Friday Aug. 2 1861
BEN BUTLER BANS BOOZE, BADLY
Maj. Gen. Benjamin Butler, although not much for battlefield
command, usually had considerable talent for efficient
administration. This was not much in evidence today as he addressed
the problem of drunkenness among the troops at Ft. Monroe, at
Hampton Roads, Va. He went about this in a straightforward manner,
simply outlawing the sale of intoxicating beverages to the soldiers.
This worked about as well as prohibition ever does: booze was found
at one time or another stored in gun barrels, cannon tubes, and
canteens. Similar prohibitions were tried in other areas by other
generals, with pretty much the same results.
Saturday Aug. 2 1862
ARMY AMBULANCE ACTIVATION ANNOUNCED
It seemed like a minor bureaucratic maneuver at the time: after
considerable backstage work Dr. Jonathan Letterman, Medical Director
of the Army of the Potomac, announced today the establishment of the
Army Ambulance Corps. In fact the army had always had ambulances,
but they were under the control of the Quartermaster Corps, and
tended to be treated like any other wagons, hauling any supplies
that came to hand. Now under Letterman’s control, they were to be
stocked only with medical supplies. The effect on the care and
treatment of the wounded would be considerable.
Sunday Aug. 2 1863
CUMMINGS CONFLICT CREATES CHARLESTON CONSTERNATION
It was not a happy time in Richmond. Gettysburg was lost, Vicksburg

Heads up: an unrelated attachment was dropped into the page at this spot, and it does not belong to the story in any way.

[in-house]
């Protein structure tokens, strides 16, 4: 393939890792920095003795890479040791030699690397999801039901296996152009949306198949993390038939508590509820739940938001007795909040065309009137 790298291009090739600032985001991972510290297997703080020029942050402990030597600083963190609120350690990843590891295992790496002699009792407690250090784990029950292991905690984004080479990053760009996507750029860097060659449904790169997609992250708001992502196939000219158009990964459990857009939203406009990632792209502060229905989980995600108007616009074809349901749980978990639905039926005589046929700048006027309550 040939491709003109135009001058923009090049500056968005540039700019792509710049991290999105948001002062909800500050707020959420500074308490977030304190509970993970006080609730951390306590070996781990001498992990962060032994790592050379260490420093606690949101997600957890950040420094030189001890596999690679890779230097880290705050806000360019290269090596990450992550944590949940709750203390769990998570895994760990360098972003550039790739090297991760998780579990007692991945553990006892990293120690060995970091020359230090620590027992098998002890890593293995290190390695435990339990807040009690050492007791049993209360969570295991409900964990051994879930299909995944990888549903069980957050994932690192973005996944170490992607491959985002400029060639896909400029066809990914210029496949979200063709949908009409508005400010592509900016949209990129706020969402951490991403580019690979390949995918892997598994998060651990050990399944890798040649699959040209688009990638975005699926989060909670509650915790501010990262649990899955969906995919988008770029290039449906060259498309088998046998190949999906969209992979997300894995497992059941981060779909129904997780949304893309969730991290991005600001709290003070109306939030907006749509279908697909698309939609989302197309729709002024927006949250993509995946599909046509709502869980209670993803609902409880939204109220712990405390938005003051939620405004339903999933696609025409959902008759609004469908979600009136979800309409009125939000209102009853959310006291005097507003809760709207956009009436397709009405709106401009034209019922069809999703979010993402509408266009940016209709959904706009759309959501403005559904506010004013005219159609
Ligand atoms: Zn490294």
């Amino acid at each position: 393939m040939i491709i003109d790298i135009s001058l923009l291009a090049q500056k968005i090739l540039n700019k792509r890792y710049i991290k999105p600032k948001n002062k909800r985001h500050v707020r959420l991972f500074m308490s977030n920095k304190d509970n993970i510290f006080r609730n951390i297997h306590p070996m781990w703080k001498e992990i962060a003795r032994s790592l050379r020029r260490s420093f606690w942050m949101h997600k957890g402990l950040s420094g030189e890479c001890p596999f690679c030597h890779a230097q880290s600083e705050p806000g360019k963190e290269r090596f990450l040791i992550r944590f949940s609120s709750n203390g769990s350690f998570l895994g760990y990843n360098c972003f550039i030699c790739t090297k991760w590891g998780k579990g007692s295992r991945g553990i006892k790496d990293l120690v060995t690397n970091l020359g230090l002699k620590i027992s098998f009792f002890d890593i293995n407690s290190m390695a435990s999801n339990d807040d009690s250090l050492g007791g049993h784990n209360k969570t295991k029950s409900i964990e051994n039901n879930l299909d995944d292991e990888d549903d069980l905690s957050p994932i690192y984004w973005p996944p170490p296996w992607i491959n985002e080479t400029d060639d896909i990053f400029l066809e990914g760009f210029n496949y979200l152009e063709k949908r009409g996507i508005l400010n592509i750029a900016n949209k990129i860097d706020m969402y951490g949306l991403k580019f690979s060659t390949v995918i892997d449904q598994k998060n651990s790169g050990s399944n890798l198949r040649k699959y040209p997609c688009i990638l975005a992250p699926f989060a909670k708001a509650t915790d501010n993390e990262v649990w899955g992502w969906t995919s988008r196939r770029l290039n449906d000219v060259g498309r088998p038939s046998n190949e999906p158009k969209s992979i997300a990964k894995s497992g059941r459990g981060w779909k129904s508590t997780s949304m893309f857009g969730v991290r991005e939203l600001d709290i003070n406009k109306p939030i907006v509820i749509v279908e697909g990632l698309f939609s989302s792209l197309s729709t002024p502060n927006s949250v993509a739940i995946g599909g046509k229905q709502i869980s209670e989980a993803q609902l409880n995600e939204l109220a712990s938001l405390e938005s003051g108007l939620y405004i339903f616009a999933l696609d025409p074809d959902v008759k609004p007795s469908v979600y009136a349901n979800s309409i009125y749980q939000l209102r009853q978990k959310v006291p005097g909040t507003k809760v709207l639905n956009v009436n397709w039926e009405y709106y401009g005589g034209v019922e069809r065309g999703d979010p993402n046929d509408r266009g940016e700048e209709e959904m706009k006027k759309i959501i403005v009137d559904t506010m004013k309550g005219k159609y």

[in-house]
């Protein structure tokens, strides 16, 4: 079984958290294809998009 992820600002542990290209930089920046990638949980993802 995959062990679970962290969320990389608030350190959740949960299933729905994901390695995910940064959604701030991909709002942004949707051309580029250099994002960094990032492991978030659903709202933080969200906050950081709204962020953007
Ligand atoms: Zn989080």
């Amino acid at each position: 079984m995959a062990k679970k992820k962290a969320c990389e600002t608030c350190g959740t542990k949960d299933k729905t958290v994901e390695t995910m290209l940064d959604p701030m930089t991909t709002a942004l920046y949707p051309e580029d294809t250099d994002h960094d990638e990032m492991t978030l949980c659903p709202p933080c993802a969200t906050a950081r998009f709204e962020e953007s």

had fallen, the nation was cut in half. And today came an escalation
of the threat in a new quarter: Charleston, South Carolina, the
hotbed and originator of the secession crisis that created the
Confederacy. In Charleston Harbor, near Cummings Point on Morris
Island, Federal gunboats came to call. They assaulted the
Confederate steamer Chesterfield. Although the attack was indecisive
and not pursued, it was considered an omen of new attacks to come.
Tuesday Aug. 2 1864
MECHANICS, MUDSILLS MAKE MILITARY MIGHT MEANINGFUL
The Confederate States of America had its share and more of brave
and insightful military commanders and troops. What it never had was
the industrial infrastructure to support these troops in the field.
An example of what such support could mean was growing rapidly at
City Point, Virginia. This was where Gen. Grant chose to locate his
supply base for his men in the siege of Petersburg. Huge bakeries
provided fresh bread instead of hardtack. Warehouses were built for
supplies, ammunition dumps kept weapons operating. There was even a
network of railroad tracks built to get these supplies to where they
were needed. Recreational opportunities were not overlooked,
although certainly not officially sanctioned. An entire village of
prostitutes was in operation.
Choose a different date